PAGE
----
Johnson, 25, was one of four soldiers killed Oct. 4 after they were hit by gunfire near the village of Tongo Tongo. Three of the soldiers’ bodies were recovered quickly, but Johnson’s was not for nearly 48 hours.
Nigerien sources said that Johnson’s body —which was found in bushes about half a mile from his fellow troops two days later — had been shot and his hands roped together, suggesting he had been captured.
Johnson’s death, already surrounded by questions about how he had become separated from the other troops, also drew national attention last month when President Donald Trump’s condolence call to his widow was criticized by his family and Rep. Frederica Wilson, Democrat from Miami Gardens, as insensitive and callous.
The Pentagon declined to comment to CBS News. A U.S. official told Voice of America that there was “no indication” that Johnson was ever in the custody of hostile forces.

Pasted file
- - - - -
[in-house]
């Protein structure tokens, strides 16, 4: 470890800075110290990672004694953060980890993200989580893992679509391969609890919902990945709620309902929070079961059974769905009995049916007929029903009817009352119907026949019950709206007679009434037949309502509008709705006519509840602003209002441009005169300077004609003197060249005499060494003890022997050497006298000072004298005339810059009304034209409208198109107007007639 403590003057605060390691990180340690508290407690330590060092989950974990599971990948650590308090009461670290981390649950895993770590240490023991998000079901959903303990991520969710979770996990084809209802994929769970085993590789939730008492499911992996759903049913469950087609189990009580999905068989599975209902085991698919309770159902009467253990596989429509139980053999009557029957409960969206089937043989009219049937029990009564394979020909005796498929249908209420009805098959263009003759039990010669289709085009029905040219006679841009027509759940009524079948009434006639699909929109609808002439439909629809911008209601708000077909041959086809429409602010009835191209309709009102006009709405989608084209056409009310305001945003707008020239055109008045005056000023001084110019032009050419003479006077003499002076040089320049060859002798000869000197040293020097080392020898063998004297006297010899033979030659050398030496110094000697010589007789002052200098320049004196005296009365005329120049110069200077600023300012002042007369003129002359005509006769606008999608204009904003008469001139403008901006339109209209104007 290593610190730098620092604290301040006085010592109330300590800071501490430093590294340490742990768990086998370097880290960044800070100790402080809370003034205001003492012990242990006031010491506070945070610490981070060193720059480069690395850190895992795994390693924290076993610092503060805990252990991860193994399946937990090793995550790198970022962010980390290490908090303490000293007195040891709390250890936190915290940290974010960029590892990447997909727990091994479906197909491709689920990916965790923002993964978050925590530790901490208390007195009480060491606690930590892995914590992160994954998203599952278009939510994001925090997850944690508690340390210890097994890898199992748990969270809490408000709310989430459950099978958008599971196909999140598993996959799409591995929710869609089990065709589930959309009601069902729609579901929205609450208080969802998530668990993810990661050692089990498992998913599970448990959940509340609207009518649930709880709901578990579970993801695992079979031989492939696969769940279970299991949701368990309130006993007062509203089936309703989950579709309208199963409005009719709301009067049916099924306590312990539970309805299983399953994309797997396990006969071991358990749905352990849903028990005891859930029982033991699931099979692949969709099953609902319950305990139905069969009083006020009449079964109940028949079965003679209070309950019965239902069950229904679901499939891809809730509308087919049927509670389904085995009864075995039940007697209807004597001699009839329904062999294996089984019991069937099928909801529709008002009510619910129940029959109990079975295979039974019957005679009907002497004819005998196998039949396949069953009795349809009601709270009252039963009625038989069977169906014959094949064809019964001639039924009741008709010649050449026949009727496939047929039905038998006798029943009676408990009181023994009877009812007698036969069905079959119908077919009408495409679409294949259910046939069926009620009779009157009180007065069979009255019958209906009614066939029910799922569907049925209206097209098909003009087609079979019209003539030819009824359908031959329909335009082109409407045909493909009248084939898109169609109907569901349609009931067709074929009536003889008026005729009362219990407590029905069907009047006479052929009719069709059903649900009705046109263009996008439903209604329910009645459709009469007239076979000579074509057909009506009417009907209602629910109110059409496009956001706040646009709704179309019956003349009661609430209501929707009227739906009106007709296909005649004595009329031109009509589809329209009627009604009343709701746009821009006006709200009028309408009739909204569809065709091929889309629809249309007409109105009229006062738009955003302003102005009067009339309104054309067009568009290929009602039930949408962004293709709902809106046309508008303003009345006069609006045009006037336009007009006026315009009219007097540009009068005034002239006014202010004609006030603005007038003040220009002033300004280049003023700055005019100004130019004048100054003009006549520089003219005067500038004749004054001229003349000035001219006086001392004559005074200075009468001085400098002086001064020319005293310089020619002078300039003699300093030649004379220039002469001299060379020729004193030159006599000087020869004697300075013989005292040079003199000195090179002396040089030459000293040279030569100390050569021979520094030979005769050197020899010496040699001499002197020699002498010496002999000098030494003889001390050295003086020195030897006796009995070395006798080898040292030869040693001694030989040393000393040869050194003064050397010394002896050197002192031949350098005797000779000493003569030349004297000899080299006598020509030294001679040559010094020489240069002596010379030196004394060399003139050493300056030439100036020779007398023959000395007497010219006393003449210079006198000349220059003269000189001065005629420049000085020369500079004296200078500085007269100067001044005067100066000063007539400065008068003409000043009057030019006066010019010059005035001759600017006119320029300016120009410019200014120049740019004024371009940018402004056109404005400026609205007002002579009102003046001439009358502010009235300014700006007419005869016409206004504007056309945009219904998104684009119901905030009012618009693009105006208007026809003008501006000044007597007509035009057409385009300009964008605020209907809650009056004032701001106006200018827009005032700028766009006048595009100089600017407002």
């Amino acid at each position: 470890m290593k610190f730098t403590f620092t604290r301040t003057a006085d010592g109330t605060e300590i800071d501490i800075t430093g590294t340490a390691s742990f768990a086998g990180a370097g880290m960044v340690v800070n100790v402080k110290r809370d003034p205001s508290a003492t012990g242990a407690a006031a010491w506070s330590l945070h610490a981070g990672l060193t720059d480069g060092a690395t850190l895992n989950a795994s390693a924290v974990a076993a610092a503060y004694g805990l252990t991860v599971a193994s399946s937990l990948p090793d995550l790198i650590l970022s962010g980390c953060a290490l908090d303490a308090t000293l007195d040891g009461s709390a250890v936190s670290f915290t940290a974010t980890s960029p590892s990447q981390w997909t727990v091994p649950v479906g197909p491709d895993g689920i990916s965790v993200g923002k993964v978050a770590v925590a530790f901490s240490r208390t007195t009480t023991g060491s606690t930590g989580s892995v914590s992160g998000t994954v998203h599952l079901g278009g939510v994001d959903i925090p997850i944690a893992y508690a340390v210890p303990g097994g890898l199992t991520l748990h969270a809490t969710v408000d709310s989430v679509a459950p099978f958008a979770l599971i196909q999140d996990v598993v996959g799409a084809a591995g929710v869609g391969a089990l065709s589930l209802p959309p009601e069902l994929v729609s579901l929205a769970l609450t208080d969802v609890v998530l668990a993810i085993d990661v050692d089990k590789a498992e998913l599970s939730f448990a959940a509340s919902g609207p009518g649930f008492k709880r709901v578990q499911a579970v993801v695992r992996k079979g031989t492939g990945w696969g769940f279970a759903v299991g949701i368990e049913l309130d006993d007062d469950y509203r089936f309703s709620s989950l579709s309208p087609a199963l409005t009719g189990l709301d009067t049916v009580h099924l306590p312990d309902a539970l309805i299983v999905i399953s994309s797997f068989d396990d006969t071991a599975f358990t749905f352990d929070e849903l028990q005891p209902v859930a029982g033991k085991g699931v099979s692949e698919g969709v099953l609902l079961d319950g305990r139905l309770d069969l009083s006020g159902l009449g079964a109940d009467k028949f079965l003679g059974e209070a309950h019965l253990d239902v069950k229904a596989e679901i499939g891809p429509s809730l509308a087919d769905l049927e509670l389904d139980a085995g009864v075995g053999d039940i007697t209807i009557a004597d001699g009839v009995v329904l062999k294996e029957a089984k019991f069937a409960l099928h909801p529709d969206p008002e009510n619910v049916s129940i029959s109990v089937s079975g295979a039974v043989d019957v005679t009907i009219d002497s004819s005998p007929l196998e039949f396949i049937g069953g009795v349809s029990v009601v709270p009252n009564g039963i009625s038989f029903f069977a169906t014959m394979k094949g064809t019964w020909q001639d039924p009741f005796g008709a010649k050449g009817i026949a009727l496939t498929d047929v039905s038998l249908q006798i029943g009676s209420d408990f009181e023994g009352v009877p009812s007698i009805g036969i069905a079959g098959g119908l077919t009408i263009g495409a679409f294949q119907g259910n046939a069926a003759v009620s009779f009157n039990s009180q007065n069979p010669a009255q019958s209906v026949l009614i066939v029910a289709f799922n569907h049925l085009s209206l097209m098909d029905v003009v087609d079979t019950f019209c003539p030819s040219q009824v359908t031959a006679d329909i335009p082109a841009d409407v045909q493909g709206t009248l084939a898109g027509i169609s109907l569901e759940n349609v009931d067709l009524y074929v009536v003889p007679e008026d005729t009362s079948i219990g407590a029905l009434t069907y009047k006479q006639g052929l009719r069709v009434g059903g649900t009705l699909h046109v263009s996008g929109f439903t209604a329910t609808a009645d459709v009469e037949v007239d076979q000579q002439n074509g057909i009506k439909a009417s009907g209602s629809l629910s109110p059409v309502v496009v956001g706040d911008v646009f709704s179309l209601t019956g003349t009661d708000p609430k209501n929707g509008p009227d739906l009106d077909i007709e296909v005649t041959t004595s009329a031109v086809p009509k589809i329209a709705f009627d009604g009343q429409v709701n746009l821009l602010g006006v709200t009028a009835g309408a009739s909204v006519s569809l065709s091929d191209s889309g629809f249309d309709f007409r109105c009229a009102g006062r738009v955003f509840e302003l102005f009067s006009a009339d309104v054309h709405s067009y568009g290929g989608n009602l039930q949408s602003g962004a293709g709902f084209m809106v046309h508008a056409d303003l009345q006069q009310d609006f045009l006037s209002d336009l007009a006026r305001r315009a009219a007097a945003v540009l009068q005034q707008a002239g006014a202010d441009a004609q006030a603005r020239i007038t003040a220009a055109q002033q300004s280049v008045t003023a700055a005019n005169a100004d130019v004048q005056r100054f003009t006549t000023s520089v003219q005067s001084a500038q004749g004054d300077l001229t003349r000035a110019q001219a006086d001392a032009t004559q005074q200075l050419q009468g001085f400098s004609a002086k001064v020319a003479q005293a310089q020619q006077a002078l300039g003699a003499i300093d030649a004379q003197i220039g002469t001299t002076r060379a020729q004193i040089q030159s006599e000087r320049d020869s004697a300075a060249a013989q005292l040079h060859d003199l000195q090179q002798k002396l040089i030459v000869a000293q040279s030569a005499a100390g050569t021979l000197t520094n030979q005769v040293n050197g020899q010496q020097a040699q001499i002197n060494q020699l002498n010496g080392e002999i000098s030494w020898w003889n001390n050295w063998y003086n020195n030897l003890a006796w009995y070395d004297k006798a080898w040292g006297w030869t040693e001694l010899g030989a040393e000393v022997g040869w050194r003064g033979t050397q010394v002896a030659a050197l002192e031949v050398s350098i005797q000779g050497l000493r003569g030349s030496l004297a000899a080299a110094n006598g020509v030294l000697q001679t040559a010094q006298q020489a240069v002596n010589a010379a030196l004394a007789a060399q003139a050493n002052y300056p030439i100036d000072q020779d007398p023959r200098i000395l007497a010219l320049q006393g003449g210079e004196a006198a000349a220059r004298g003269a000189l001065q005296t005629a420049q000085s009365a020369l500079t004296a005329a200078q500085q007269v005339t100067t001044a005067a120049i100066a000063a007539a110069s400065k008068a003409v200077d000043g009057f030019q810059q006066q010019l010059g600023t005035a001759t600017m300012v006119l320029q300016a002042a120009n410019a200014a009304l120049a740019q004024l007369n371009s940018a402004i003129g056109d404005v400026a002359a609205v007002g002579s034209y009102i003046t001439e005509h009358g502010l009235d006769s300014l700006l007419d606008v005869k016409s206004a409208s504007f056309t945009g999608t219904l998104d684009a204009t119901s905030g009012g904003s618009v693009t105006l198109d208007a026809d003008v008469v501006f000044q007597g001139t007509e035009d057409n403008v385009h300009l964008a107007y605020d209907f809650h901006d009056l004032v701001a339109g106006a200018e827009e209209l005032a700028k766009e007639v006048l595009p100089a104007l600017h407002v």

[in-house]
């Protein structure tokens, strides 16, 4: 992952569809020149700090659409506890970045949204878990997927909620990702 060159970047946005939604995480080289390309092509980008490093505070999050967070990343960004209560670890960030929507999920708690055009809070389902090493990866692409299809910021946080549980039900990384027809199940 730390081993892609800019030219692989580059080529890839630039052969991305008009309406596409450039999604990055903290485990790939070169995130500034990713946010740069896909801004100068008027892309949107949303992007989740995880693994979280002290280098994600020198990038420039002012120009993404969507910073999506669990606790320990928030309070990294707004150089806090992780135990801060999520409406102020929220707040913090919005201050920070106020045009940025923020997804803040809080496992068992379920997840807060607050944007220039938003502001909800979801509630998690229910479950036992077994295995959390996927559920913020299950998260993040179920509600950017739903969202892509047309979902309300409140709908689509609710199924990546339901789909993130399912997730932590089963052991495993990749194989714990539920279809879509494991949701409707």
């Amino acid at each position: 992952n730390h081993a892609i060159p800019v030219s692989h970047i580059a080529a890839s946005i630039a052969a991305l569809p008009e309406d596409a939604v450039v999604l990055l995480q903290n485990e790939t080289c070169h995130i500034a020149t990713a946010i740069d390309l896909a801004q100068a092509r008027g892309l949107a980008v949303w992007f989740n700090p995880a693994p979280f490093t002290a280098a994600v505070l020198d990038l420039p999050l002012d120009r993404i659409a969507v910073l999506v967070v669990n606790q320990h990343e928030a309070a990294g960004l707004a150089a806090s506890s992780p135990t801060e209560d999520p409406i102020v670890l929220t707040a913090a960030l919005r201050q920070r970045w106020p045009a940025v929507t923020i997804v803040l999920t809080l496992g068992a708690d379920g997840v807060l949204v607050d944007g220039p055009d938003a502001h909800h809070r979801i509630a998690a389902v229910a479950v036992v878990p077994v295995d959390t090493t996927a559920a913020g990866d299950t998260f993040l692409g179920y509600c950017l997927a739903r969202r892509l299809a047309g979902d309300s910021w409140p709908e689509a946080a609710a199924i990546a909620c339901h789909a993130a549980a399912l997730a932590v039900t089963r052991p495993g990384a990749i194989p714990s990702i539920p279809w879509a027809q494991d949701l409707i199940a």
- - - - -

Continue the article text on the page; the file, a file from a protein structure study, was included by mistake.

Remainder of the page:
Staff Sgt. Dustin Wright, 29, Staff Sgt. Bryan Black, 35, and Staff Sgt. Jeremiah Johnson, 39, were also killed in the attack.
Sgt. Johnson was laid to rest last month in Cooper City; nearly 1,000 mourners attended.
During the service, six of his fellow soldiers folded the American flag draped over his casket and presented it with two other folded flags to his widow and two children. An honor guard fired three volleys from rifles before Taps warbled over the crowd.
Sgt. Johnson grew up in Miami Gardens. Before he joined the Army in January 2014, it was where he found a second family, and where he met his childhood sweetheart and future wife, Myeshia.
And it was where — before he was killed Oct. 4 in the ambush — he planned to return and raise his son and daughter, as well as another baby girl, due in January. He had been sent on his second deployment to Africa in August.
©2017 Miami Herald. Distributed by Tribune Content Agency, LLC.